(NEXSTAR) – Whole Foods is no longer purchasing lobster from Maine, following the Marine Stewardship Council’s decision to suspend its sustainability certification for the Gulf of Maine fishery.
The Marine Stewardship Council’s decision also came shortly after the Monterey Bay Aquarium (MBA) Seafood Watch program assigned American lobsters from the Gulf of Maine a “Red” rating, recommending that consumers avoid them for the same reason.
“As part of our commitment to responsible sourcing, we only sell wild-caught seafood from fisheries that are certified by the Marine Stewardship Council (MSC) or rated either ‘Green’ or ‘Yellow’ by the MBA Seafood Watch program,” a Whole Foods spokesperson wrote in a statement shared with Nexstar. “These third-party verifications and ratings are critical to maintaining the integrity of our standards for all wild-caught seafood found in our seafood department.”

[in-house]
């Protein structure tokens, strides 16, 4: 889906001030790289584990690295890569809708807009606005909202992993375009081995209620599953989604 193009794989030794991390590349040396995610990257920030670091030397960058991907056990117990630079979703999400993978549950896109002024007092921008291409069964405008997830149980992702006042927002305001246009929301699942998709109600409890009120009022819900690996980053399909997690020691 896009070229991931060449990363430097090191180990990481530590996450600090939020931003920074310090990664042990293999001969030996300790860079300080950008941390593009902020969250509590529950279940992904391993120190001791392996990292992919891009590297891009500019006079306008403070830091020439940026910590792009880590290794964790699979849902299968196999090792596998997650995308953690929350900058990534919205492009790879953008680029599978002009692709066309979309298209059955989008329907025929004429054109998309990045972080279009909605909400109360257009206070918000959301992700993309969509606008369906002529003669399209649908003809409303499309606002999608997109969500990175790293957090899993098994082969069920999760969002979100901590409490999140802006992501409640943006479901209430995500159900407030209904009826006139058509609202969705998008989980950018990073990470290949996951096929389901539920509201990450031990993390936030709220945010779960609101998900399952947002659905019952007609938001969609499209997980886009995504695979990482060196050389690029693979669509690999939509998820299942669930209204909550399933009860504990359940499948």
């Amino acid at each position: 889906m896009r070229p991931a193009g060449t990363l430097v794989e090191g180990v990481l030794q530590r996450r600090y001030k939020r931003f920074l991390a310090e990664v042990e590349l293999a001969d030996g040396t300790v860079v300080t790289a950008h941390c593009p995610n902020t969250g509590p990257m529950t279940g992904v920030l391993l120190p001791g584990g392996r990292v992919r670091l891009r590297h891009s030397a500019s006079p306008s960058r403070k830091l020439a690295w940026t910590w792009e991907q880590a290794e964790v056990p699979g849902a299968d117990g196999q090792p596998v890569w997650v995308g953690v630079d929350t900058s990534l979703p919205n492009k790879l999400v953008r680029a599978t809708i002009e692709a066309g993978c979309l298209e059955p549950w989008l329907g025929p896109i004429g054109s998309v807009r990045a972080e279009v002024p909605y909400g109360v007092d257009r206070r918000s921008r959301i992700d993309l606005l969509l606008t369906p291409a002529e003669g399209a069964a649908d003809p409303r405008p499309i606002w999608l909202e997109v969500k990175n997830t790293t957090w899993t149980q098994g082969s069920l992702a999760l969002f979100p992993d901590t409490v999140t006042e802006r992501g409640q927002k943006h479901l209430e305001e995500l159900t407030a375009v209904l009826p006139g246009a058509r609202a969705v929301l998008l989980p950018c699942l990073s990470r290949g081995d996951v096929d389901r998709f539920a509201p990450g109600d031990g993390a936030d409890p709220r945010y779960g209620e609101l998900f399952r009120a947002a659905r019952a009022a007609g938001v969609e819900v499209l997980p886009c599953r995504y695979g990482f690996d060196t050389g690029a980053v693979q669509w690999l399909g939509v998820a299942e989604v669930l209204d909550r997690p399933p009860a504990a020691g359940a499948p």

The Marine Stewardship Council, or MSC, is a London-based nonprofit which establishes standards for sustainable fishing. Last week, the MSC revoked its sustainability certification for the Gulf of Maine fishery, which has produced more lobster than any other state for three decades, according to the National Oceanic and Atmospheric Administration.
The MSC cited risks to the possible entanglement of marine mammals — specifically, the right whale — as its reason for suspending the fishery’s certification.
The Gulf of Maine fishery was recently audited in September 2022, following a federal court ruling that determined its previous sustainability regulations were no longer sufficient, MSC said in a press release. During the audit, the Gulf of Maine fishery was found not to be in compliance with the new regulations.
The suspension officially goes into effect Dec. 15, 2022.
Whole Foods, meanwhile, will continue to sell Gulf of Maine lobster that was previously purchased from the fishery prior to its MSC certification being suspended, or before the MBA Seafood Watch moved the fishery’s lobster into a “Red” rating.
“We are closely monitoring this situation and are committed to working with suppliers, fisheries, and environmental advocacy groups as it develops,” a Whole Foods spokesperson said.